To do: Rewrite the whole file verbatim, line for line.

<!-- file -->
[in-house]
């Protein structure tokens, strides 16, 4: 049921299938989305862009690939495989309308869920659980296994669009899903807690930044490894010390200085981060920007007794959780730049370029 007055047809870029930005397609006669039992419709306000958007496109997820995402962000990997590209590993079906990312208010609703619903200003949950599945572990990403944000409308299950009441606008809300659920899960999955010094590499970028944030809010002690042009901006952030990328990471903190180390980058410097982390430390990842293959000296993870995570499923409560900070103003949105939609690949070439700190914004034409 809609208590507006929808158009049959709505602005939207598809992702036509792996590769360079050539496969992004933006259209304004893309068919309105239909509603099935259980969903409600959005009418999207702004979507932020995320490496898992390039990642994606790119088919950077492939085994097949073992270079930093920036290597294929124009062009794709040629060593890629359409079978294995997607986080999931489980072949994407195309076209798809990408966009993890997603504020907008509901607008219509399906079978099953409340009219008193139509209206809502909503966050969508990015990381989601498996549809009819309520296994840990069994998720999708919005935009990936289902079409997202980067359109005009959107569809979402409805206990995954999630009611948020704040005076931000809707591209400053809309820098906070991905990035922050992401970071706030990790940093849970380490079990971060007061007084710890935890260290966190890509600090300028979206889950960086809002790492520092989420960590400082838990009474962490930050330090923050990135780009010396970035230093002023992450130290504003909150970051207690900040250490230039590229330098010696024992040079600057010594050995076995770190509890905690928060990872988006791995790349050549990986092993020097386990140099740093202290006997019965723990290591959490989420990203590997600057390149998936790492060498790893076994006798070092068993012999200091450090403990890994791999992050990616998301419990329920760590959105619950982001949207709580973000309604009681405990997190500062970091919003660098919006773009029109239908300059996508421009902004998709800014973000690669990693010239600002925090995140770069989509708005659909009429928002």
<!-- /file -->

[in-house]
């Protein structure tokens, strides 16, 4: 049921299938989305862009690939495989309308869920659980296994669009899903807690930044490894010390200085981060920007007794959780730049370029 007055047809870029930005397609006669039992419709306000958007496109997820995402962000990997590209590993079906990312208010609703619903200003949950599945572990990403944000409308299950009441606008809300659920899960999955010094590499970028944030809010002690042009901006952030990328990471903190180390980058410097982390430390990842293959000296993870995570499923409560900070103003949105939609690949070439700190914004034409 809609208590507006929808158009049959709505602005939207598809992702036509792996590769360079050539496969992004933006259209304004893309068919309105239909509603099935259980969903409600959005009418999207702004979507932020995320490496898992390039990642994606790119088919950077492939085994097949073992270079930093920036290597294929124009062009794709040629060593890629359409079978294995997607986080999931489980072949994407195309076209798809990408966009993890997603504020907008509901607008219509399906079978099953409340009219008193139509209206809502909503966050969508990015990381989601498996549809009819309520296994840990069994998720999708919005935009990936289902079409997202980067359109005009959107569809979402409805206990995954999630009611948020704040005076931000809707591209400053809309820098906070991905990035922050992401970071706030990790940093849970380490079990971060007061007084710890935890260290966190890509600090300028979206889950960086809002790492520092989420960590400082838990009474962490930050330090923050990135780009010396970035230093002023992450130290504003909150970051207690900040250490230039590229330098010696024992040079600057010594050995076995770190509890905690928060990872988006791995790349050549990986092993020097386990140099740093202290006997019965723990290591959490989420990203590997600057390149998936790492060498790893076994006798070092068993012999200091450090403990890994791999992050990616998301419990329920760590959105619950982001949207709580973000309604009681405990997190500062970091919003660098919006773009029109239908300059996508421009902004998709800014973000690669990693010239600002925090995140770069989509708005659909009429928002």